You've Stopped Using, So Why is Your Brain Still Craving?

Harnessing the Power of Natural Positive Reinforcers in Recovery

Posted Oct 28, 2016

Carolyn Ross/Shutterstock
Source: Carolyn Ross/Shutterstock

When you’re in the grip of addiction, your view of the world can narrow and be focused only on your “drug of choice.”.  Everything else – friends, family, work – loses its appeal. Before long, it seems that that there is only one possible source of pleasure in your life. And in a sense this is true; your drug of choice may be the only thing that really makes you feel good anymore. You can find yourself in this downward spiral whether you’re addicted to a substance (alcohol or drugs) or a process (such as anorexic food restriction, bulimia, food addiction, compulsive eating, gambling, or sex).

How does this happen? Why do you get so focused on that one source of pleasure? Why do you now find little happiness in all the other things you used to enjoy? And most importantly, how do you get out of this cycle? The single-minded determination to addiction is not a personal failing; it’s a matter of brain chemistry. Dopamine is at the root of the problem – and it also offers a solution.

According to research in the field of neuroscience, any addiction – whether to eating, alcohol, or something else – follows a predictable cycle. When you use your drug of choice, your brain gives you a hit of dopamine, and you experience a rewarding sense of pleasure. You also learn to associate that pleasure with the substance or behavior, which then becomes a cue for the possibility of more pleasure in the future. Even the expectation of using can cause dopamine release.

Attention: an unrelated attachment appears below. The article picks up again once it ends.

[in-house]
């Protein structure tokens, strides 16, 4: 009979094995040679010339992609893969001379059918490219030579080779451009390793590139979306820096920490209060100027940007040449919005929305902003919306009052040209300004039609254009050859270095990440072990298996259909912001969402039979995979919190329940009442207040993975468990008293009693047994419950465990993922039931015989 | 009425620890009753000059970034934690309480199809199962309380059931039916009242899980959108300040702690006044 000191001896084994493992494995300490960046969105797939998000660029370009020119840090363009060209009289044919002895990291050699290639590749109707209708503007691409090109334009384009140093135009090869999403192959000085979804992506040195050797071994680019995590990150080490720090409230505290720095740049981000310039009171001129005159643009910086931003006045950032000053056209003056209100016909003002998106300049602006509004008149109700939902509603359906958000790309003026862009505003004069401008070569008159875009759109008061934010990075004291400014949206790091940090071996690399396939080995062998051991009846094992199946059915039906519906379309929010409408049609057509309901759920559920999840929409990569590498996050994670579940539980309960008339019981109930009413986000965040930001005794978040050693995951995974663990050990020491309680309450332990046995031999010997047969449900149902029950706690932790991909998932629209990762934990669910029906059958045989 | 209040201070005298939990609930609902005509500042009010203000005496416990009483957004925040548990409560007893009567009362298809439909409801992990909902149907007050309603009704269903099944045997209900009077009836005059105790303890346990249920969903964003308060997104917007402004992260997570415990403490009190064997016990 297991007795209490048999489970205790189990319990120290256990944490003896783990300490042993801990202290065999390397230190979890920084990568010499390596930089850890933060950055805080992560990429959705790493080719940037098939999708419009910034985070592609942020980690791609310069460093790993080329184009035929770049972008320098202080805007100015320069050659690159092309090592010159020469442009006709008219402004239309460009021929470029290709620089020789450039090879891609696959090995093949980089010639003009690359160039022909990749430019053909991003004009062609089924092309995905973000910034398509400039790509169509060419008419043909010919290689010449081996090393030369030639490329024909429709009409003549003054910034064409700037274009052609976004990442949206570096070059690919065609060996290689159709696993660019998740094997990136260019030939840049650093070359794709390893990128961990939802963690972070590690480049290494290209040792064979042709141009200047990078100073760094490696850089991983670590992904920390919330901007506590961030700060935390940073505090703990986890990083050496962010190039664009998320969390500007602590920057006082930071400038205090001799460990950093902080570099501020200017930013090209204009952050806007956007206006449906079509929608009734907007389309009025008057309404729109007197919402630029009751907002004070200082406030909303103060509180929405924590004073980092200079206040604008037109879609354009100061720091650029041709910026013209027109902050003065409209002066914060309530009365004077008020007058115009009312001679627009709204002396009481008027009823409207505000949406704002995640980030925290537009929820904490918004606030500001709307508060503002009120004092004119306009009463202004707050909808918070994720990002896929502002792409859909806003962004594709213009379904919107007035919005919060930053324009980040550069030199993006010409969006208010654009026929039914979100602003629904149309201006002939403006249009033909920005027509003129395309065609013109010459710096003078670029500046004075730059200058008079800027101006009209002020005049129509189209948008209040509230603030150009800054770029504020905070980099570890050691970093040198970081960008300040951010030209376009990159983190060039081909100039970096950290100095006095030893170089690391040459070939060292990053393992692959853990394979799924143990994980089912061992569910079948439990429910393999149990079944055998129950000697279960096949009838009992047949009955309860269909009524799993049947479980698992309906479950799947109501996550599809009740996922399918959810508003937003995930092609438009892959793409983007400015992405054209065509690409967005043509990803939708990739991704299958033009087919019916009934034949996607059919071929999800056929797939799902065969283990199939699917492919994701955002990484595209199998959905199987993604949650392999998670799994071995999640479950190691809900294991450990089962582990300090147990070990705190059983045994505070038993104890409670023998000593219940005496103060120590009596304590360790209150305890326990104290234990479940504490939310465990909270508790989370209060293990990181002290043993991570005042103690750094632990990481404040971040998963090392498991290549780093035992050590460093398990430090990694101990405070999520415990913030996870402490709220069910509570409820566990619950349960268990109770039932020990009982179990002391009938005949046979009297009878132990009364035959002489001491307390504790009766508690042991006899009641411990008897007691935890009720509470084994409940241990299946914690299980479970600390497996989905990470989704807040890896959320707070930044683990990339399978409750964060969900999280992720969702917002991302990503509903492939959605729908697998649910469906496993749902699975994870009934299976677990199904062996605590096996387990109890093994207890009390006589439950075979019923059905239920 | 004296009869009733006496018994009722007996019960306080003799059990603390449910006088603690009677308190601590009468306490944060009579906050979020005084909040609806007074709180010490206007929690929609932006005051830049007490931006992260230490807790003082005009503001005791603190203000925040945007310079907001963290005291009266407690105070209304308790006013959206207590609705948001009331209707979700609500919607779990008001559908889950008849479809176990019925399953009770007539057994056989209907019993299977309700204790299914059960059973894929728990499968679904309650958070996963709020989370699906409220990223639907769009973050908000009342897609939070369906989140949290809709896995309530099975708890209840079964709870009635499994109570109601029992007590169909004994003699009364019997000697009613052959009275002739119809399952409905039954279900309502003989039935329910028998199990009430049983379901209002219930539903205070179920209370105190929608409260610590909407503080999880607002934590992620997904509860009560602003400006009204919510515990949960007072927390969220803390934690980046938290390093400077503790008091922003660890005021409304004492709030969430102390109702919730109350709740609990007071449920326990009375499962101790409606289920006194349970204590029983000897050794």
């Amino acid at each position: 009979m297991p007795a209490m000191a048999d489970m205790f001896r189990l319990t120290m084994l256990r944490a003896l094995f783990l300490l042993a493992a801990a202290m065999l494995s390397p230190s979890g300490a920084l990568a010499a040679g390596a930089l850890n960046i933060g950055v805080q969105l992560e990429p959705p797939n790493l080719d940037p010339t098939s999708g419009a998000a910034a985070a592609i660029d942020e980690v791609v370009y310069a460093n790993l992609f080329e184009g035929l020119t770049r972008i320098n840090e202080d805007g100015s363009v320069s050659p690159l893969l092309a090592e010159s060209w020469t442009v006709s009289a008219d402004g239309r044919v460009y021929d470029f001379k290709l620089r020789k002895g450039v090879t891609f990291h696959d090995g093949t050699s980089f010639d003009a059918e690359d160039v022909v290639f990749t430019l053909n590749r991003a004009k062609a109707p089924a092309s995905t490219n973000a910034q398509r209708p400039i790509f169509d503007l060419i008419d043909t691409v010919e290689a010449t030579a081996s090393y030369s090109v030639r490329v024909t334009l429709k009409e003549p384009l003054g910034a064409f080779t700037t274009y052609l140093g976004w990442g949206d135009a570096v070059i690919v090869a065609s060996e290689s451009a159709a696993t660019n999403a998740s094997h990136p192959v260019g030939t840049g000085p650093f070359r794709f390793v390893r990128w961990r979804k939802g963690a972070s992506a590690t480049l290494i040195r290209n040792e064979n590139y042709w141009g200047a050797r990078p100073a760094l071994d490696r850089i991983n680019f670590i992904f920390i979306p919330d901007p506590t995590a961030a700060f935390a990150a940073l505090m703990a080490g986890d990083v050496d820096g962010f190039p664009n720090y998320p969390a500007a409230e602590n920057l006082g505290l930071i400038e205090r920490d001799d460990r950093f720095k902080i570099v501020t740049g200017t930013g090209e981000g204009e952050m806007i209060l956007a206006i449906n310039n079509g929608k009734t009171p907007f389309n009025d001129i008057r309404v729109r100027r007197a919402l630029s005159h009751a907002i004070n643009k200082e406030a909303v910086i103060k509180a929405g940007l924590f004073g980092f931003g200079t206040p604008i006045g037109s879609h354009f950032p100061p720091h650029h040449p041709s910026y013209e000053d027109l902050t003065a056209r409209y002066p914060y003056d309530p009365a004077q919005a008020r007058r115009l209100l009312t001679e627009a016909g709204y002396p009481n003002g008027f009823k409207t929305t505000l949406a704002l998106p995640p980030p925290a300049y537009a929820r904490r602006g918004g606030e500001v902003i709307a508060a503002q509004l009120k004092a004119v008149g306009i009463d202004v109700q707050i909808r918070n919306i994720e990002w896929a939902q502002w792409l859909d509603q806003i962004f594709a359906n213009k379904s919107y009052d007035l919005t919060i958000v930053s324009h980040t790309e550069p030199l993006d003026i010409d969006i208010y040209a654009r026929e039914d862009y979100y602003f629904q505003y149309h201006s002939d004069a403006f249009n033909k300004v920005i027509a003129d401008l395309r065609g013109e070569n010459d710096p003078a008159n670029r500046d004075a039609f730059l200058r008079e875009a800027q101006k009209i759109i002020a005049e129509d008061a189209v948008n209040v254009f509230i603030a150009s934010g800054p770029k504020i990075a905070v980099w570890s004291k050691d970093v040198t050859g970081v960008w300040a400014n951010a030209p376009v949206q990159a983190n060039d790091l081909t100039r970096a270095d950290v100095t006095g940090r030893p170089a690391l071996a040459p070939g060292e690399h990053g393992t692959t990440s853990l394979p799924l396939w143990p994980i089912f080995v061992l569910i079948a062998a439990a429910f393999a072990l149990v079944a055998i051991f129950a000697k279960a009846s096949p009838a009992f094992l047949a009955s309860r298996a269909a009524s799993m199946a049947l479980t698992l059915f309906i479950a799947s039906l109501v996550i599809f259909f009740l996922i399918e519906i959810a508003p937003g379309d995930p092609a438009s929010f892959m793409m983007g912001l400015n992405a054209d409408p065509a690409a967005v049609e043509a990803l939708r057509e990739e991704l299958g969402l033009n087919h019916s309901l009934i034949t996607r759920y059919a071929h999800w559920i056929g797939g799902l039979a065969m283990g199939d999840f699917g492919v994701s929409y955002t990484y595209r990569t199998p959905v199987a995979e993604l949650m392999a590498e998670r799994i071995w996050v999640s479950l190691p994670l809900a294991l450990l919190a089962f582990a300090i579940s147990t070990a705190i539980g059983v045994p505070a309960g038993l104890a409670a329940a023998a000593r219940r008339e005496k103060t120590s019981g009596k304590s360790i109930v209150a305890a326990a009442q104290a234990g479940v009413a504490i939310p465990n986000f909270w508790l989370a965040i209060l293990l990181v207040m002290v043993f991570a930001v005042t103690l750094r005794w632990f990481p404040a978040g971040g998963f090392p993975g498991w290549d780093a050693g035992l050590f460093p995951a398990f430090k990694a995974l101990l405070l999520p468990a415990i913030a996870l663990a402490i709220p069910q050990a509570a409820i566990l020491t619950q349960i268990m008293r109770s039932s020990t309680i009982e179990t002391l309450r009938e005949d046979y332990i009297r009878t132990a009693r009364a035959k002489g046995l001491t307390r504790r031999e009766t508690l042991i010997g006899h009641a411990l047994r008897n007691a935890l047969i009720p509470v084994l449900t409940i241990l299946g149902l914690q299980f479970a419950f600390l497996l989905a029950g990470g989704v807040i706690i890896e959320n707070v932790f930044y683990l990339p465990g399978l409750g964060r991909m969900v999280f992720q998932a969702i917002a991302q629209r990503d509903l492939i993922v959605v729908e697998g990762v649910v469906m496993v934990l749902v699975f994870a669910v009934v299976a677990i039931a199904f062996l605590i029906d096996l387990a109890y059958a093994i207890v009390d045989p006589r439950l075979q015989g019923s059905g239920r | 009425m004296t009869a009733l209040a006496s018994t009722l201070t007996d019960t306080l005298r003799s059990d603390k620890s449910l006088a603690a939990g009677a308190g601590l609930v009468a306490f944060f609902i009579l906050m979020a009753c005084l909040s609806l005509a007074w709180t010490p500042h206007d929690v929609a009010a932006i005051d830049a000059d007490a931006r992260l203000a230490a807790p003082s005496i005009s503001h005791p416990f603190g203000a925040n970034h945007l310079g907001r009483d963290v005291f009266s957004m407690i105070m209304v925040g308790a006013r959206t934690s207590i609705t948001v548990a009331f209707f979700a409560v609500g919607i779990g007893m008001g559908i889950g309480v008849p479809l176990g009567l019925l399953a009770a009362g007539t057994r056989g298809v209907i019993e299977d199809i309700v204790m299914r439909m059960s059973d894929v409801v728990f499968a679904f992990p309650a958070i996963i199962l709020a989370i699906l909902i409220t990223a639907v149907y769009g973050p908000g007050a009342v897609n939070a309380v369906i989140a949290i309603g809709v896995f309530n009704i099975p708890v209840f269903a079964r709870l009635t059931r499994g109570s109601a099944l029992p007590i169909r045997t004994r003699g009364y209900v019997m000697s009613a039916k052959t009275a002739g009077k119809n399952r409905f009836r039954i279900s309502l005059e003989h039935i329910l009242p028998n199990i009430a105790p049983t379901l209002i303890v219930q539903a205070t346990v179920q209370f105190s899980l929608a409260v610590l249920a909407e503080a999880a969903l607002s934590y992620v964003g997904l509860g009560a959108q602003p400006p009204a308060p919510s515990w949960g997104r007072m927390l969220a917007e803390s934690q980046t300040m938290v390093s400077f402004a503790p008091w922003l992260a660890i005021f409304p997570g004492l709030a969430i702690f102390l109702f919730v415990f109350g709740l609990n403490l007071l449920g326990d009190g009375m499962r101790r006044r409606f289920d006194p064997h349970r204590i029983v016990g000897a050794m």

With time, ordinary pleasures (such as going for a walk or having coffee with a friend) lose their potency compared to the reward you get from your addiction. Everything else pales in comparison.

The cruel irony however is that eventually, the substance or compulsive behavior triggers smaller increases in dopamine. It doesn't give you quite the same high that it used to. Worse yet, your brain circuitry responds in ways that make you feel depressed, irritable, or stressed out – which only makes you want another hit in order to feel better.

At this point, things start to go awry in the parts of your brain that are responsible for deciding how important something is, making decisions, and initiating action. It becomes extremely difficult to resist strong urges. This explains why you find it so hard to avoid falling back into your addictive behavior, even when you've sworn you'll never do it again. Your brain cares about only one thing: satisfying that single, overwhelming craving.

If you’ve found yourself in this spiral, you know it’s a miserable place to be. But there is a way out. And here again, dopamine plays a role. The key is in those “ordinary pleasures” – also known as natural positive reinforcers.